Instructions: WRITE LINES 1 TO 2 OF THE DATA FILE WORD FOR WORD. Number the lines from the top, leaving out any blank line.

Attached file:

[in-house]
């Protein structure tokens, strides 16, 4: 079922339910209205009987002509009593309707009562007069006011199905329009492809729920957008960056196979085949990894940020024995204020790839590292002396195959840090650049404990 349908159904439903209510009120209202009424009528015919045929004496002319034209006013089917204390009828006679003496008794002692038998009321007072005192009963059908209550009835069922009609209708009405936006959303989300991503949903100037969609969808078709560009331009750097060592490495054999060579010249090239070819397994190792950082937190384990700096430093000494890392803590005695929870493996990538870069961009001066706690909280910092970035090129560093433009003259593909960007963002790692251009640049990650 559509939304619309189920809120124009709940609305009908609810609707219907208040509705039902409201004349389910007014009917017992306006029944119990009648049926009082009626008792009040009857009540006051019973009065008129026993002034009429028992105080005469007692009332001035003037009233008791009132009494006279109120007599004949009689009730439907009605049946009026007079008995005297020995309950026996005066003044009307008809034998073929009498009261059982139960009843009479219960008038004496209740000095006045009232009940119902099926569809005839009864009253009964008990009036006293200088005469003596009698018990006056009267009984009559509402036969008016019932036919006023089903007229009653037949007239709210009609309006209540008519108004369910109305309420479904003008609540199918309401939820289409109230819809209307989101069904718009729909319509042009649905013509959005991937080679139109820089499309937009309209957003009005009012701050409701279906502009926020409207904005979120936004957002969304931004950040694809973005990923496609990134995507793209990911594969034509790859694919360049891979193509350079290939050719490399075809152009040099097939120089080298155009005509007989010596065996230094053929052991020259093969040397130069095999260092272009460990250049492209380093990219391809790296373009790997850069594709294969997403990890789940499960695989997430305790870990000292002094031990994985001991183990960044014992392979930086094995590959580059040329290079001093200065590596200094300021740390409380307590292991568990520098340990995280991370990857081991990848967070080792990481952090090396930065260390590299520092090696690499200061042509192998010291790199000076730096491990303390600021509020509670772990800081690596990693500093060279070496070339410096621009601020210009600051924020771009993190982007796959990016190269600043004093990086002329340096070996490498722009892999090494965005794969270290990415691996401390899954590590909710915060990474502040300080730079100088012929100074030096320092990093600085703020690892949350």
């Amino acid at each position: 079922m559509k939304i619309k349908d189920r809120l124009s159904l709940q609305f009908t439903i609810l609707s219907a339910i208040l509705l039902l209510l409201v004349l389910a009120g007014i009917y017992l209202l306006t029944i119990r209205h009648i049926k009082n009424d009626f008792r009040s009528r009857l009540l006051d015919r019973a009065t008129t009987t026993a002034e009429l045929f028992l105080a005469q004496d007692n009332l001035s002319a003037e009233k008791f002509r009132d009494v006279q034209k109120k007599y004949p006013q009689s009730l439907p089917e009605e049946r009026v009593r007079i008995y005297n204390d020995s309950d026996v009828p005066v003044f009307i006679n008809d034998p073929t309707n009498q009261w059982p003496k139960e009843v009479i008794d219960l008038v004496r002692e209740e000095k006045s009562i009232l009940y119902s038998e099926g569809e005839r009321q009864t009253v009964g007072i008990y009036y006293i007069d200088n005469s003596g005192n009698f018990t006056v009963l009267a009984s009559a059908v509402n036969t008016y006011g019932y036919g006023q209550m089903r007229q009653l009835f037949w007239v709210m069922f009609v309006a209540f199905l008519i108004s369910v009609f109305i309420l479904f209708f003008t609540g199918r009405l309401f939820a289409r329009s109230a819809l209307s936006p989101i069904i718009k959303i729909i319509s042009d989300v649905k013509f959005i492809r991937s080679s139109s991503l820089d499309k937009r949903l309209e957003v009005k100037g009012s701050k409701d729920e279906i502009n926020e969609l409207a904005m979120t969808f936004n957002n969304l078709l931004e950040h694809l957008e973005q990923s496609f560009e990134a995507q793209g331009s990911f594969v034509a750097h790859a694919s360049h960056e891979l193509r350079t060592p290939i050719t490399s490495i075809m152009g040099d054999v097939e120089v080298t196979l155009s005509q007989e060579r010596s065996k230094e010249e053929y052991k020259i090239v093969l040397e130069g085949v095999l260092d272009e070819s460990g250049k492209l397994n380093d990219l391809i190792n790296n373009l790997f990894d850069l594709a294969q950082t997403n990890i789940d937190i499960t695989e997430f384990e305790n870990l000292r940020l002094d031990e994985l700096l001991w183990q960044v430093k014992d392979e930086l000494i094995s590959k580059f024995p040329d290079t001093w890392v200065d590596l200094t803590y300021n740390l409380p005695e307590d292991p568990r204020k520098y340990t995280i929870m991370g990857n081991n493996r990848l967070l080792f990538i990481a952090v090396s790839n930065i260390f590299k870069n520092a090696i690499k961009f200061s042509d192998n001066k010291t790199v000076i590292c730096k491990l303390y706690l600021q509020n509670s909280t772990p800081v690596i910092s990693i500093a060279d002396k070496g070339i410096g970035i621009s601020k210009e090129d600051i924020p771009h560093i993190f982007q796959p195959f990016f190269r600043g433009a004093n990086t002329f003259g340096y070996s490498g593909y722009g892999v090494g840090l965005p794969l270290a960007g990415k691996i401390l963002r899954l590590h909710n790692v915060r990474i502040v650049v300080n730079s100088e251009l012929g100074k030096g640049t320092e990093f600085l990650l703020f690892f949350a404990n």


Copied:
[in-house]
């Protein structure tokens, strides 16, 4: 079922339910209205009987002509009593309707009562007069006011199905329009492809729920957008960056196979085949990894940020024995204020790839590292002396195959840090650049404990 349908159904439903209510009120209202009424009528015919045929004496002319034209006013089917204390009828006679003496008794002692038998009321007072005192009963059908209550009835069922009609209708009405936006959303989300991503949903100037969609969808078709560009331009750097060592490495054999060579010249090239070819397994190792950082937190384990700096430093000494890392803590005695929870493996990538870069961009001066706690909280910092970035090129560093433009003259593909960007963002790692251009640049990650 559509939304619309189920809120124009709940609305009908609810609707219907208040509705039902409201004349389910007014009917017992306006029944119990009648049926009082009626008792009040009857009540006051019973009065008129026993002034009429028992105080005469007692009332001035003037009233008791009132009494006279109120007599004949009689009730439907009605049946009026007079008995005297020995309950026996005066003044009307008809034998073929009498009261059982139960009843009479219960008038004496209740000095006045009232009940119902099926569809005839009864009253009964008990009036006293200088005469003596009698018990006056009267009984009559509402036969008016019932036919006023089903007229009653037949007239709210009609309006209540008519108004369910109305309420479904003008609540199918309401939820289409109230819809209307989101069904718009729909319509042009649905013509959005991937080679139109820089499309937009309209957003009005009012701050409701279906502009926020409207904005979120936004957002969304931004950040694809973005990923496609990134995507793209990911594969034509790859694919360049891979193509350079290939050719490399075809152009040099097939120089080298155009005509007989010596065996230094053929052991020259093969040397130069095999260092272009460990250049492209380093990219391809790296373009790997850069594709294969997403990890789940499960695989997430305790870990000292002094031990994985001991183990960044014992392979930086094995590959580059040329290079001093200065590596200094300021740390409380307590292991568990520098340990995280991370990857081991990848967070080792990481952090090396930065260390590299520092090696690499200061042509192998010291790199000076730096491990303390600021509020509670772990800081690596990693500093060279070496070339410096621009601020210009600051924020771009993190982007796959990016190269600043004093990086002329340096070996490498722009892999090494965005794969270290990415691996401390899954590590909710915060990474502040300080730079100088012929100074030096320092990093600085703020690892949350």